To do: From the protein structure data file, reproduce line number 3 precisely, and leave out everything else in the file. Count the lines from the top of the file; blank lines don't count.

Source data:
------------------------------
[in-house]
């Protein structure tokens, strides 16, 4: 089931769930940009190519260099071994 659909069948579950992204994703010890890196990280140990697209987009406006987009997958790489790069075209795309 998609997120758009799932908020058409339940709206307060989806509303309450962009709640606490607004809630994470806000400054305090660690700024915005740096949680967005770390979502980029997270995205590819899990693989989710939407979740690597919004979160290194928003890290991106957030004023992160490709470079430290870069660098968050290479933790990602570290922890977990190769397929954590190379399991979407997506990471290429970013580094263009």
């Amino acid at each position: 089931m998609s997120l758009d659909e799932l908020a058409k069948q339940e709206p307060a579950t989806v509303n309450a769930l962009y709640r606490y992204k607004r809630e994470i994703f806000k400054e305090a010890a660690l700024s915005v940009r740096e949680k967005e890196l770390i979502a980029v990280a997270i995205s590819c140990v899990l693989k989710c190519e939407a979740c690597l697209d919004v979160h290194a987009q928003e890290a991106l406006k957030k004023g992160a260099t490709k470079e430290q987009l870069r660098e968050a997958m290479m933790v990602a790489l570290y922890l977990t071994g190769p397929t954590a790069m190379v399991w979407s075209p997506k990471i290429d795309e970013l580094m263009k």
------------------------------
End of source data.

């Amino acid at each position: 089931m998609s997120l758009d659909e799932l908020a058409k069948q339940e709206p307060a579950t989806v509303n309450a769930l962009y709640r606490y992204k607004r809630e994470i994703f806000k400054e305090a010890a660690l700024s915005v940009r740096e949680k967005e890196l770390i979502a980029v990280a997270i995205s590819c140990v899990l693989k989710c190519e939407a979740c690597l697209d919004v979160h290194a987009q928003e890290a991106l406006k957030k004023g992160a260099t490709k470079e430290q987009l870069r660098e968050a997958m290479m933790v990602a790489l570290y922890l977990t071994g190769p397929t954590a790069m190379v399991w979407s075209p997506k990471i290429d795309e970013l580094m263009k």